United States District Court, D. Maine
ACADIA INSURANCE COMPANY, as subrogee of ELDREDGE LUMBER AND HARDWARE, INC., Plaintiff.
FLUID MANAGEMENT, INC., Defendant.
ORDER DENYING MOTION TO EXCLUDE PLAINTIFF'S
A. WOODCOCK, JR. UNITED STATES DISTRICT JUDGE
Court denies a motion to exclude an expert witness. The Court
concludes that the objection to a portion of the expert's
proposed testimony is an objection to the probative value of
the evidence underlying his opinion, which is a matter for
jury resolution, and the Court finds that the remaining
portion of the objected to expert testimony would be helpful
to the trier of fact.
parties are now satisfied that a plastic wire nut caused a
paint mixer to catch fire and burn down a hardware store.
Acadia Insurance Company, the hardware store's insurer,
is proceeding against Fluid Management, Inc. (FMI), the
seller and servicer of the Accutinter paint mixing machine,
on the grounds that FMI either improperly installed the wire
nut or failed to notice the wire nut during its servicing of
the machine. Pl.'s First Am. Compl. (ECF No.
listed John J. Mulcahy, a professional engineer, as an expert
witness. Mr. Mulcahy issued an amended expert report on
October 30, 2015, in which he expressed the opinion that
“the most likely cause of ignition causing electrical
beading and the fire in the paint machine” was an
“irregular wire nut connection.” Pl.'s
Resp. in Opp'n to Def.'s Mot. to Exclude the Test. of
John Mulcahy, Attach. 5, Addendum 1, Expert Report
of John J. Mulcahy, P.E. at 3 (ECF No. 75). Mr. Mulcahy
also opined that the irregular wire nut connection was not
part of the factory installation, and he excluded the
designer and manufacturer of the paint machine as being
responsible for the fire. Id. Noting that the wire
nut was located “in the middle span of the wires that
went to the stir motors, ” he wrote that “[t]he
presence of the wire nut in this location indicates that this
was an improper modification or repair to the paint machine
wiring.” Id. at 4.
March 16, 2016, FMI moved to exclude Mr. Mulcahy as an expert
witness. Mot. to Exclude Test. of Pl.'s Expert John
Mulcahy (ECF No. 73) (Def.'s Mot.). Citing
Mr. Mulcahy's deposition testimony, FMI notes that Mr.
Mulcahy admitted that he “was unable to determine when
the wire nut was installed, by whom it was installed, whether
it was present when FMI or its agents performed maintenance
on the machine and that he lacked the expertise to say
whether or not a technician would have been able to even see
the wire nut or touch it while doing the preventive
maintenance.” Id. at 2 (citing Attach. 1,
Dep. of John J. Mulcahy, P.E. 29:12-30:25,
40:12-41:5) (Mulcahy Dep. I). Based on these
concessions, FMI contends that Mr. Mulcahy's expert
opinions are speculative and should be
responded on April 6, 2016. Pl.'s Resp. in Opp'n
to Def.'s Mot. to Exclude the Test. of John Mulcahy
(ECF No. 75) (Pl.'s Opp'n). Acadia first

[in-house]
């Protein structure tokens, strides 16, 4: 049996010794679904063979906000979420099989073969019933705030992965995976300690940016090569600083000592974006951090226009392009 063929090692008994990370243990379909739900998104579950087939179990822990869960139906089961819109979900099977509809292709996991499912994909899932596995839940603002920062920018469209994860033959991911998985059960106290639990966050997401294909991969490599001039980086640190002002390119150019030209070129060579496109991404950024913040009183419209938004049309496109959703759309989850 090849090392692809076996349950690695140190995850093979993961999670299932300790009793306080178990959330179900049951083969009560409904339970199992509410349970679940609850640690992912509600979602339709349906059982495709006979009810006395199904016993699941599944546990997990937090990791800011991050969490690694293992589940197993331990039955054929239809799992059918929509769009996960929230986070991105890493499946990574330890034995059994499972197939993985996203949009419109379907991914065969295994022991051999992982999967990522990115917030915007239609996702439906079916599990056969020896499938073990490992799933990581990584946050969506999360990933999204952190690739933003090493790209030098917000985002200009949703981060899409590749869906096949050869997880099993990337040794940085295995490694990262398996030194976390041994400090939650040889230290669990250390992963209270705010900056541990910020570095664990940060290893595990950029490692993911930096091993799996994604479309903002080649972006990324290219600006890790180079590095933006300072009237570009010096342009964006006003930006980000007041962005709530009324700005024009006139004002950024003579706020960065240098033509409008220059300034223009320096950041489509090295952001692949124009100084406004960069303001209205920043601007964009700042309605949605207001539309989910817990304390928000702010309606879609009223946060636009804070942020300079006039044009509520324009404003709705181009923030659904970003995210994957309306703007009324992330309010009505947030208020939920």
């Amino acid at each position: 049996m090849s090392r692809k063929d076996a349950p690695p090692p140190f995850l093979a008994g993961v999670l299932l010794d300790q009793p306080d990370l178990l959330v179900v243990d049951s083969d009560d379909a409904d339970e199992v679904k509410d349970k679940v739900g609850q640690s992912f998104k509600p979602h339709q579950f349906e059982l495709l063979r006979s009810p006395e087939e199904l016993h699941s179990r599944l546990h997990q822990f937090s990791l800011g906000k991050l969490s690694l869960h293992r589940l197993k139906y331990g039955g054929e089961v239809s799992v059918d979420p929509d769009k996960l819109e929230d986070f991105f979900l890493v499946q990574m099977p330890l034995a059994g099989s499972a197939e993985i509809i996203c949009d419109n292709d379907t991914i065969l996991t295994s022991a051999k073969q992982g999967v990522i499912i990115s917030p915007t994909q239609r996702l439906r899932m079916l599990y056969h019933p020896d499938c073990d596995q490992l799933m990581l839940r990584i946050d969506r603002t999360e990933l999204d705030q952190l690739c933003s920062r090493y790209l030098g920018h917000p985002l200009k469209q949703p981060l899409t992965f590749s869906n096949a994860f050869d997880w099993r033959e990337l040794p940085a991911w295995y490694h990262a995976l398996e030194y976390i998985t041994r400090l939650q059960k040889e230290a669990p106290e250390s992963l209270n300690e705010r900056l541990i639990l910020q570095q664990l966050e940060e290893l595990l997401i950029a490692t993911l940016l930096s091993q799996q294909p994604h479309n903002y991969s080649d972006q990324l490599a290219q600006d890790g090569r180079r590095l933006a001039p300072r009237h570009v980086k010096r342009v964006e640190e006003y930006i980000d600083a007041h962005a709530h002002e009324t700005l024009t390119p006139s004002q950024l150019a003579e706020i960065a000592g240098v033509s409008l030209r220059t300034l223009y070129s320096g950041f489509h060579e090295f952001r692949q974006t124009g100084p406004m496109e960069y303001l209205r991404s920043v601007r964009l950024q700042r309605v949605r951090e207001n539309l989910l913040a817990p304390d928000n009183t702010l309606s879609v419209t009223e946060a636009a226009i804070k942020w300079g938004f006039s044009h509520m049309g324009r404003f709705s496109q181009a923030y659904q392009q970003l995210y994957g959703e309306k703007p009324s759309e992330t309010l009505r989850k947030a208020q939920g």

contends that Mr. Mulcahy had a factual basis to conclude
that FMI was responsible for servicing the paint mixer.
Id. at 3-4. Acadia then pointed out that Mr. Mulcahy
testified that there would have been no reason to place the
wire nut in the location where it was found in the paint
mixer. Id. (citing Attach. 7, Dep. of John J.
Mulcahy, P.E. 60:15- 18). Acadia also attached a portion
of Mr. Mulcahy's deposition testimony in which he
reviewed the contents of the preventative maintenance manual
and agreed that in following the preventative maintenance
requirements, a service technician would be required to check
the machine's circuits and would have to remove the back
of the paint mixer and access various areas of the machine to
do so. Id. 61:23-63:23.
replied on April 20, 2016. Def.'s Reply Mem. in Supp.
of Mot. to Exclude Test. of John Mulcahy (ECF No. 76).
After reiterating its previous arguments, FMI notes that Mr.
Mulcahy had stated he had “no way of knowing whether
the wire nut was present in the Accutinter at any time that
FMI was doing maintenance on it.” Id. at 2.
Furthermore, FMI argues that Mr. Mulcahy conceded that
“he does not have any expertise regarding maintenance
of an Accutinter or whether a technician would have seen the
wire nut while doing routine maintenance.” Id.
Federal Rule of Evidence 702, a witness who is qualified as
an expert by knowledge, skill, experience, training, or
education may testify in the form of an opinion or otherwise
if (a) the expert's scientific, technical, or other
specialized knowledge will help the trier of fact to
understand the evidence or to determine a fact in issue, (b)
the testimony is based on sufficient facts or data, (c) the
testimony is the product of reliable principles and methods,
and (d) the expert has reliably applied the principles and
methods to the facts of the case. Fed.R.Evid. 702. FMI
focuses on two issues: first, whether Mr. Mulcahy has
sufficient facts to express his opinions, Rule ...